How to create a ‘shock and awe’ marketing campaign for your law practice


An estate planning attorney in northern California liked my post about “shock and awe” marketing campaigns. This is where you deliver to the prospective client “an experience that is so compelling, they are almost powerless to say no.”

He asked how he might create one for his practice, “without seeming tacky or unprofessional or violating some state bar rules?”

As for bar rules, obviously you shouldn’t contact someone you are not permitted to contact or say anything you’re not permitted to say. Don’t send testimonials, for example, if they are not allowed in your jurisdiction.

As for appearing unprofessional, you need to put together a campaign you are comfortable with, given your practice area, your target market, and your individual style. All aspects of your marketing should be congruent with the image you have or are trying to convey.

A “shock and awe” campaign does two things. First, it heaps on benefits and urgency in a way that gets the prospect’s attention. There’s so much evidence in front of them, they cannot ignore it. Second, it compresses the time frame they might ordinarily take to digest that information, thus heightening the affect. In war, a shock and awe campaign is meant to demoralize the enemy, hastening their surrender. The objective is the same in marketing, that is, you want the prospect to surrender to the proposition you put in front of them. The difference is that in marketing, you don’t want to demoralize the prospect, only his apathy or objections.

One thing every attorney should do is to include as much,”third party documentation” as possible. If you say it, they can doubt it as self-serving. When someone else says it, it carries more weight. An estate planning attorney would want to include articles from consumer experts, for example, explaining, “what happens when you die intestate,” and advising their readers not to do-it-themselves, but to “always hire an experienced estate planning attorney.”

If you are allowed to use testimonials, by all means use them. Let your clients tell your prospects why they should hire you: how you explained everything up front, answered all their questions, helped them get peace of mind, and so on. There’s nothing more persuasive.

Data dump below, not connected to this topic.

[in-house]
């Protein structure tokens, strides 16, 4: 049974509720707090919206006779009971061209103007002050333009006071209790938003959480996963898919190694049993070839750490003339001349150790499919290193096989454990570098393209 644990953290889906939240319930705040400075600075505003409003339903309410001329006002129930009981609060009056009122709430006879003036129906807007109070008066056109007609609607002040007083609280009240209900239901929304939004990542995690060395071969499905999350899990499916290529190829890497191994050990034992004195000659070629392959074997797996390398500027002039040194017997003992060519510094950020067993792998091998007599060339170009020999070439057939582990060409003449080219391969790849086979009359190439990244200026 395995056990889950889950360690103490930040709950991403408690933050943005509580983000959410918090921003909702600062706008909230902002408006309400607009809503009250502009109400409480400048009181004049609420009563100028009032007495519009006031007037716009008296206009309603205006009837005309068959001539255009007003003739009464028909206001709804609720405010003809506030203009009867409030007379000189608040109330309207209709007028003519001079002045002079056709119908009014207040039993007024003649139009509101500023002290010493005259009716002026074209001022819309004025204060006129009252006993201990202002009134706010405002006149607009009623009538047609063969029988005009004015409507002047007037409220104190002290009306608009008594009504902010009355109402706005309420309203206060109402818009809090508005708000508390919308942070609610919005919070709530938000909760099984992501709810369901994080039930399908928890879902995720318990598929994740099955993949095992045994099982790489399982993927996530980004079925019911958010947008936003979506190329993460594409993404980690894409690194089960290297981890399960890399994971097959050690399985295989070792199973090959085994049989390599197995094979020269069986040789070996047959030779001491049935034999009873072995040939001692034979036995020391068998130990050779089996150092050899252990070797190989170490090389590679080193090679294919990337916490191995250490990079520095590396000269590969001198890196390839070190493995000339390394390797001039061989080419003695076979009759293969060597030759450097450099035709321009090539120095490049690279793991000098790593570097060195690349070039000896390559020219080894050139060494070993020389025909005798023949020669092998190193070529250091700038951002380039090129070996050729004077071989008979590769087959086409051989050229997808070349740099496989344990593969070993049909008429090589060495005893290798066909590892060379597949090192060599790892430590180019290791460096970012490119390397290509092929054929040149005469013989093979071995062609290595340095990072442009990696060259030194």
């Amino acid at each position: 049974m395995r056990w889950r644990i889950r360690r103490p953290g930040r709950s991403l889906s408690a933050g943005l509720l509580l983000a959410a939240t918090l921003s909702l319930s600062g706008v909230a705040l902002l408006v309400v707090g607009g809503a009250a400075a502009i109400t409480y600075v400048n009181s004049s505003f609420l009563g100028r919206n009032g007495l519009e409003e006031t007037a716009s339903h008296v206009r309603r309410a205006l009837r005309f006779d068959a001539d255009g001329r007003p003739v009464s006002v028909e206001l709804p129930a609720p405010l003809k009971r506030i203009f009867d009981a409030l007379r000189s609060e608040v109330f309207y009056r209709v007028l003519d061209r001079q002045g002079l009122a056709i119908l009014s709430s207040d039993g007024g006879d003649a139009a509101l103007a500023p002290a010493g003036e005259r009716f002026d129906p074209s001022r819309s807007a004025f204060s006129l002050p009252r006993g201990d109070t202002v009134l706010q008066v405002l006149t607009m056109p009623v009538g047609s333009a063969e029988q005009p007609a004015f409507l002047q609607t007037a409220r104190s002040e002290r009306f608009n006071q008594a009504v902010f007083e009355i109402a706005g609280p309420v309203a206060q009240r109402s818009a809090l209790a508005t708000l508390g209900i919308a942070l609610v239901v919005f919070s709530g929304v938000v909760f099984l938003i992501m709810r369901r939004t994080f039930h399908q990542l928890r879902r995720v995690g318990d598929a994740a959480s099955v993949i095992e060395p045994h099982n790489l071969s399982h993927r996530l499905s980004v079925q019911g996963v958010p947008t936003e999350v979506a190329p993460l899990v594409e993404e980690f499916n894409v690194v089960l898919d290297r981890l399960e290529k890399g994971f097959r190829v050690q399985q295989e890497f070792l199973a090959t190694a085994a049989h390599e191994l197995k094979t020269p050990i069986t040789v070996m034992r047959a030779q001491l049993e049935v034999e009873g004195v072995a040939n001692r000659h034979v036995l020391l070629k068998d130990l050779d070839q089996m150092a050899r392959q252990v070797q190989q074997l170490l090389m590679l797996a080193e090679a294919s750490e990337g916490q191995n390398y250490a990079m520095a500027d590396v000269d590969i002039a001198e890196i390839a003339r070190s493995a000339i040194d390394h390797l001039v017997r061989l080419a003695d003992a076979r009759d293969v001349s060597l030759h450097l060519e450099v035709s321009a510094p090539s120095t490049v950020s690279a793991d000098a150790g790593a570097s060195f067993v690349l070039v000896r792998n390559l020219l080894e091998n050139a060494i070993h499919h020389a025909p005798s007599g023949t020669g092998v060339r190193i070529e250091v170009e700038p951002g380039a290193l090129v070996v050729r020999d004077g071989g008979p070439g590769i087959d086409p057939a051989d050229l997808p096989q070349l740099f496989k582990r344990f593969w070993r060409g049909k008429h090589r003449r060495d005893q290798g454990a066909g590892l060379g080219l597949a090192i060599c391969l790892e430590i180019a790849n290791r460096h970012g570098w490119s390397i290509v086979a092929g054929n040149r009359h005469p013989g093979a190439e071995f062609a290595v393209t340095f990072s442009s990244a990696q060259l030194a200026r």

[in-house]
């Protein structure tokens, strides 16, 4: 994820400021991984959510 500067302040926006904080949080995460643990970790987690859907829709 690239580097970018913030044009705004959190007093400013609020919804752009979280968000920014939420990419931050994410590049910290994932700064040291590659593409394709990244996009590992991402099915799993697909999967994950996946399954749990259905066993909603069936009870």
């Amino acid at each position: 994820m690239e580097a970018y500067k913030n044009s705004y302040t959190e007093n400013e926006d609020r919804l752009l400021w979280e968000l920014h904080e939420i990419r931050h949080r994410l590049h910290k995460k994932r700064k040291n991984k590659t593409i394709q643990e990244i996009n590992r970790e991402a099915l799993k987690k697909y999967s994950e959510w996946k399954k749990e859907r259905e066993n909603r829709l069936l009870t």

To create your campaign, I recommend the following steps:


Put together everything you have that could be construed as a marketing document, or could be turned into one. You might transcribe the audio of a talk, print several blog posts, or take quotes from longer articles, memos, or briefs and paste them onto a single page.

Examples of marketing documents include:

  • Brochures about your/your firm’s capabilities
  • Reports, articles, white papers, audios, written by you, about your core practice areas
  • Articles about you, i.e., feature stories, interviews, announcements of milestones or awards
  • Content from lawyers, CPAs, financial planners, consumer bloggers, and other experts that tend to prove the need for what you do
  • FAQ’s about (a) the law and procedure, and (b) features of your practice, e.g., practice areas, office hours, payment terms, staff, parking, etc.
  • Scripts, slides, bullet points, notes from presentations you’ve given to prospective clients or referral sources
  • Answers to common objections. See my post on the seven reasons prospective clients don’t hire attorneys.
  • Testimonials (from clients) and endorsements (from influential non-clients).
  • Success stories about people who hired you and got the benefits or solutions they desired. And tales of woe about people who didn’t hire you or who waited or made a poor decision and got hurt.
  • Anything else that makes the case for hiring an attorney for the services you offer and why that attorney should be you.